Studies of FIV, SIV, and HIV have demonstrated that the pathogenicity of the infecting lentiviral strain plays an important role in determining the viral load and the severity of host immunodeficiency (22
). However, the specific viral characteristics associated with pathogenicity remain relatively poorly understood. FIV infection of the domestic cat offers a model system for research on lentiviral pathogenesis in an authentic host species with a disease pathology highly similar to that of HIV/AIDS, since one of the best-characterized features of the FIV system is the exhaustive documentation of strain-specific pathologies associated with genetically divergent FIV strains (5
). Therefore, studies on the viral genetic basis for FIV pathogenicity can inform our understanding of other lentiviruses, such as HIV, by examining important genetic elements which lentiviruses share, such as Vif. Likewise, elements that are unique to FIV, such as OrfA, can be informative at a comparative level in understanding lentiviral strategies for replication and evasion of host defenses.
In this study, we examined the basis for FIV pathogenicity using vif
accessory gene chimeras between two FIV molecular clones with reproducibly and strikingly contrasting disease potentials: HV-FIV (FIV-C36), which is highly virulent in vivo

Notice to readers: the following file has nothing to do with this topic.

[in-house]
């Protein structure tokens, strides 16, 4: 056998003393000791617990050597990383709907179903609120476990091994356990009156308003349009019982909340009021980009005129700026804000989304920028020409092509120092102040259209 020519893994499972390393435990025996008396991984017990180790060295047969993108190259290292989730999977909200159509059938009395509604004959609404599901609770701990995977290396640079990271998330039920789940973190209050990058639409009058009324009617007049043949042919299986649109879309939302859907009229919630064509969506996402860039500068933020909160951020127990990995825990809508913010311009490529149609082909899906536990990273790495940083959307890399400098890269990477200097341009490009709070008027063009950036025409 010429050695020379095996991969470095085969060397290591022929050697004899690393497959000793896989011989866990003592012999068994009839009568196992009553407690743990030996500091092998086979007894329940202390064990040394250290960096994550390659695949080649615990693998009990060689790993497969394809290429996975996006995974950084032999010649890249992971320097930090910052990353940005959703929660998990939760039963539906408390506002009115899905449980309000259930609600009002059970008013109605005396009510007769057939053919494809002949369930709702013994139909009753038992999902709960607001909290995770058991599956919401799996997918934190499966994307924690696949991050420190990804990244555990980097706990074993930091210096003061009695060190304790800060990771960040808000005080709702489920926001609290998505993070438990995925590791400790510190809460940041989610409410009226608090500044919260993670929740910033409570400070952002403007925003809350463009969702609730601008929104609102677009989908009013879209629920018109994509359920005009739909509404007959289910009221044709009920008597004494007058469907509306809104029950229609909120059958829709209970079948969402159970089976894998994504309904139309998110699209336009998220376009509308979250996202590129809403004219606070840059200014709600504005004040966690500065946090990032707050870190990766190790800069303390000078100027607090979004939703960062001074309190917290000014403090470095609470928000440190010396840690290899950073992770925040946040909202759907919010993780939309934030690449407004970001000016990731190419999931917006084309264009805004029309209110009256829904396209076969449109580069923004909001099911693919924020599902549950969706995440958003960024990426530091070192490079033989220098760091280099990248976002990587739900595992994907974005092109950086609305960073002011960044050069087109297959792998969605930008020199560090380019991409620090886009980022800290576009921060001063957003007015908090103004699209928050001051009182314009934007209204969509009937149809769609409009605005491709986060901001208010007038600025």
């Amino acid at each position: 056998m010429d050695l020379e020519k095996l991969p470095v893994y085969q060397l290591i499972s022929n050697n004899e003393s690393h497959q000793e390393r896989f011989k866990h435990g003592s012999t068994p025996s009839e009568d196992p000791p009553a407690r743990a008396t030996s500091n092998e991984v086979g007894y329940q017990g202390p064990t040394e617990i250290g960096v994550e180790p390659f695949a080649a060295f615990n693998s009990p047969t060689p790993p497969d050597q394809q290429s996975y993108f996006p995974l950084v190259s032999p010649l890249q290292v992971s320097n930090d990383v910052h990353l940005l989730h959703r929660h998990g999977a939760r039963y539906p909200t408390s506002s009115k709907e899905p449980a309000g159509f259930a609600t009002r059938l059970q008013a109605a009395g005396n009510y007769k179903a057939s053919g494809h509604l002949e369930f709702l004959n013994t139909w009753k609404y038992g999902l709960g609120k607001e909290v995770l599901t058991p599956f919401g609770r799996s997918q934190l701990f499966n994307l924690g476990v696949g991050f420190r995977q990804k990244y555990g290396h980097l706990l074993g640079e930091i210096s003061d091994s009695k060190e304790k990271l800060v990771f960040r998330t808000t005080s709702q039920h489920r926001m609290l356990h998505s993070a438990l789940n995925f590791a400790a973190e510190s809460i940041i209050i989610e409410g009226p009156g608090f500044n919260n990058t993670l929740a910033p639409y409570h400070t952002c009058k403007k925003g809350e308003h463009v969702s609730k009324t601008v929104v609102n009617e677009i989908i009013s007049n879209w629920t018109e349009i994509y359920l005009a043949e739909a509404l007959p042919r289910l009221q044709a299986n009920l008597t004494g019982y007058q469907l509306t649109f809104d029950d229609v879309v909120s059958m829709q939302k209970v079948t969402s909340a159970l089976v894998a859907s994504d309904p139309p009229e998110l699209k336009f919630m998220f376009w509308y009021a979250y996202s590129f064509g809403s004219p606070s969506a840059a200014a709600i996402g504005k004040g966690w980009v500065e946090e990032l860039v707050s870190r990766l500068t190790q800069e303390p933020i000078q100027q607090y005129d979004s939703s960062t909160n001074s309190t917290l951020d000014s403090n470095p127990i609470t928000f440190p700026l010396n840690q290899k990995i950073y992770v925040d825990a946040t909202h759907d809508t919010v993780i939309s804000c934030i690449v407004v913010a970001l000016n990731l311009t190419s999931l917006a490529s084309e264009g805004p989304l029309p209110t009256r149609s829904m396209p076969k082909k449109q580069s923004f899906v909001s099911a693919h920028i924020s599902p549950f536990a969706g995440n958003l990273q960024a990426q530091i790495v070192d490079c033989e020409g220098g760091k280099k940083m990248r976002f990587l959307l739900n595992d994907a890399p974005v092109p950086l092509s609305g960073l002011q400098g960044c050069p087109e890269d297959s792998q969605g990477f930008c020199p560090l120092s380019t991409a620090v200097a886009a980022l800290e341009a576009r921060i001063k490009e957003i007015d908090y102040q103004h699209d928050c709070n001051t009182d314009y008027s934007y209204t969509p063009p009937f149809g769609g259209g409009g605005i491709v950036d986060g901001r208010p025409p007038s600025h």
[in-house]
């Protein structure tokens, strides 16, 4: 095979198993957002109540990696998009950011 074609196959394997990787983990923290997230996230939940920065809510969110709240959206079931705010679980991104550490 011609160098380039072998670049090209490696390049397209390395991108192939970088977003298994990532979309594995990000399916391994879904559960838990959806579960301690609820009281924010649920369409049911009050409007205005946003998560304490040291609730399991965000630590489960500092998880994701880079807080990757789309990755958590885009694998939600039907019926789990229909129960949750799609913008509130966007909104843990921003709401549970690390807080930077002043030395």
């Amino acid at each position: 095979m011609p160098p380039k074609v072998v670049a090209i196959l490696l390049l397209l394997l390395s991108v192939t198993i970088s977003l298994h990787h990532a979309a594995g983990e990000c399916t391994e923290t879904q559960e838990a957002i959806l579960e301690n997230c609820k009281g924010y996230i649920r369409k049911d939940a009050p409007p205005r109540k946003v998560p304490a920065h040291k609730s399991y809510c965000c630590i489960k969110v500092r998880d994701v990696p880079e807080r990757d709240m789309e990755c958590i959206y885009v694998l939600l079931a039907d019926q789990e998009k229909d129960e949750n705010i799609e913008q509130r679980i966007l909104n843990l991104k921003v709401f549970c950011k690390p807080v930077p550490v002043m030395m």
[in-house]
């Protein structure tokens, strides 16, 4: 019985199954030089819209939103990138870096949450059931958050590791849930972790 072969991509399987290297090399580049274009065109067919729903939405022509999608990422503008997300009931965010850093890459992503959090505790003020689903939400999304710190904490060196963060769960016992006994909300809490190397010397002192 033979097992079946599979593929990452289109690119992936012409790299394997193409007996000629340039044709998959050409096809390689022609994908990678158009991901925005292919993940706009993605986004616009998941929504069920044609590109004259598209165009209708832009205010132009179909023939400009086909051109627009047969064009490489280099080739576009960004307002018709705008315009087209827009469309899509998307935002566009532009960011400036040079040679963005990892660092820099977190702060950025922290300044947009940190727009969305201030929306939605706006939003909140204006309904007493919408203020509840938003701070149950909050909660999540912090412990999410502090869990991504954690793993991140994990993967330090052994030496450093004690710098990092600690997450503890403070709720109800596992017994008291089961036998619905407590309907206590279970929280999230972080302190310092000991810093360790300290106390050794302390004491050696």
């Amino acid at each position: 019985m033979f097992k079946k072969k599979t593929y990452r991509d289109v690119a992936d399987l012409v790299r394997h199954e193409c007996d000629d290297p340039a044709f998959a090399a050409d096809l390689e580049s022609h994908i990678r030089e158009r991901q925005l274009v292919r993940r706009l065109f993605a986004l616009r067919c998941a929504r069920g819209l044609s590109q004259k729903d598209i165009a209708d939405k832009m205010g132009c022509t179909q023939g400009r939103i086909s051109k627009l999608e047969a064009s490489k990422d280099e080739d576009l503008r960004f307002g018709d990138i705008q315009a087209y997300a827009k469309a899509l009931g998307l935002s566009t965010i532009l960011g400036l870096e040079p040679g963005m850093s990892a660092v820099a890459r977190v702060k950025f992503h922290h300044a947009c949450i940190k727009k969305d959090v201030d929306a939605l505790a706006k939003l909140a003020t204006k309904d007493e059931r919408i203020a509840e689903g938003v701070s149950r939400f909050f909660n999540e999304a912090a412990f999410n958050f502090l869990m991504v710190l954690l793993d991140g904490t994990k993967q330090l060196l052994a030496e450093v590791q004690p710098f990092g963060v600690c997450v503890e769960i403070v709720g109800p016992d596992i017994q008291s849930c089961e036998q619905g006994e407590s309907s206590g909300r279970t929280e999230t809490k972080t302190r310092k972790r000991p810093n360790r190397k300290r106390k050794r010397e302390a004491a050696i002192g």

and replicates rapidly in vitro
; and LV-FIV (FIV-PPR), which is less virulent in vivo
and replicates more slowly and/or to lower titers in vitro
. We used overlapping PCR (82
) to clone vif
accessory gene chimeras. The generation of such chimeras is feasible in FIV but not in human or primate lentiviruses, which contain overlapping transcription reading frames in accessory and structural genes () (94
We generated 3 chimeric FIVs in which vif, orfA, or vif/orfA from HV-FIV was substituted for these genes on the LV-FIV backbone, producing FIV-HVvif, FIV-HVorfA, and FIV-HVvif/orfA, respectively. In all cell systems evaluated and by all measures of viral replication, FIV-HVorfA displayed moderately increased replication kinetics compared to the replication of the isogenic parental LV-FIV, and chimeric viruses expressing HV-FIV vif or vif/orfA had strongly increased replication kinetics compared to the replication of LV-FIV, nearly equaling that of the virulent parental FIV. This finding suggests that these nonstructural elements may play a significant role in the capacity for replication and, thus, may be a mechanism for enhancing virulence.
In Mya-1 cells, the degree of viral replication for chimeric viruses (versus the replication of the parental LV-FIV, as measured by p26 ELISA  or RT activity ) appeared to be relatively more enhanced than the viral DNA load (as measured by qPCR ). While the assays used cannot be directly compared and the scales of comparison are different (linear for viral production and log for proviral integration), this observation suggests that high-virulence Vif and OrfA may have a greater enhancement of postintegration events (viral transcription, translation, assembly, and release) than of preintegration events. This observation is consistent with a number of possible mechanisms, including an enhanced ability to counteract deamination-dependent inhibition by feline A3.